·dogs or cats? Dogs! Though I’m warming to cats.
·Coffee or tea? Water! Not convinced about caffeine’s healthiness.
·Dark or milk chocolate? Dark chocolate for all the antioxidants.
·Rocks or flowers? Hahahahaha. This is an awesome comparison. I’ll say when I was a kid it was rocks because my dad taught me about geology. Now it’s flowers, but it’s close.
·Night or day? Day, I’m totally a morning person.
·Favorite color? Tar Heel blue!
·Crayons or markers? Crayons.
·Pens or pencils? Pencils by far! I am an anti-pen person. It may be a fear of commitment.
Here is the giveaway information (from the author):
Bryan Cohen is giving away 100 personalized writing prompts to one giveaway entrant chosen at random during the blog tour. Personalized prompts are story starters that cater specifically to a writer’s subject matter, strengths/weaknesses, etc. Cohen will create the prompts to cater exclusively to the winner. He is giving away free digital copies of his book The Writing Sampler to everybody who enters, which includes excerpts from each of his four books on writing. The book contains essays, writing prompts and tips and tricks to enhance your writing skills. In addition, for each of Cohen’s books that reach the Top 500 on Amazon during his blog tour, he will add a $50 Amazon gift card to the drawing (up to six $50 cards in total)!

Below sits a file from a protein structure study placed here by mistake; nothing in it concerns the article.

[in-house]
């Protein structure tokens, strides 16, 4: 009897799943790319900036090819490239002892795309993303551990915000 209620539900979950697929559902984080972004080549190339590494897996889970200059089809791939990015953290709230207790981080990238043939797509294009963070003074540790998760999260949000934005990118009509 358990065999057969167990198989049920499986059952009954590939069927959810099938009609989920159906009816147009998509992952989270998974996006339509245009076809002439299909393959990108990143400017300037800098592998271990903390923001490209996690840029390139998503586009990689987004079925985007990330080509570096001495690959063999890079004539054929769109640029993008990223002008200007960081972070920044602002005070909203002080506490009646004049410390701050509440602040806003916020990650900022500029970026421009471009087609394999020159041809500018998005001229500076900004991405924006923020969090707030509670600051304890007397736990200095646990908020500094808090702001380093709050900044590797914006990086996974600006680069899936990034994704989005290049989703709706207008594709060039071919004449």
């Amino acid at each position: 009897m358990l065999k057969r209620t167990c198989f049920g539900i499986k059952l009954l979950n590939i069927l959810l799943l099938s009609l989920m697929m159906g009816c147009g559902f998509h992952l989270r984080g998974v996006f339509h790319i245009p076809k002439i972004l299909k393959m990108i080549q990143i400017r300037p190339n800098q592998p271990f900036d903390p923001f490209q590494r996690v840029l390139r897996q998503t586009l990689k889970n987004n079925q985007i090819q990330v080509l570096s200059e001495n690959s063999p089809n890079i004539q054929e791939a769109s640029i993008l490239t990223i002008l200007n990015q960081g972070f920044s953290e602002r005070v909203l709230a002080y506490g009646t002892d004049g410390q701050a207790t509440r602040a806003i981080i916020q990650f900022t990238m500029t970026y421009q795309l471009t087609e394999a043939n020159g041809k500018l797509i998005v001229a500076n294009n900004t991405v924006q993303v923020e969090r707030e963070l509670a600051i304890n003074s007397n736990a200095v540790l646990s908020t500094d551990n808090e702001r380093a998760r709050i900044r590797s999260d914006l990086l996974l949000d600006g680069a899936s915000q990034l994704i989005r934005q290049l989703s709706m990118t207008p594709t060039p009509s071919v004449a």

To enter, simply post a comment to this blog post with your e-mail address. Entries will be counted through June 2nd, 2011.
1,000 Creative Writing Prompts: Ideas for Blogs, Scripts, Stories and More by Bryan Cohen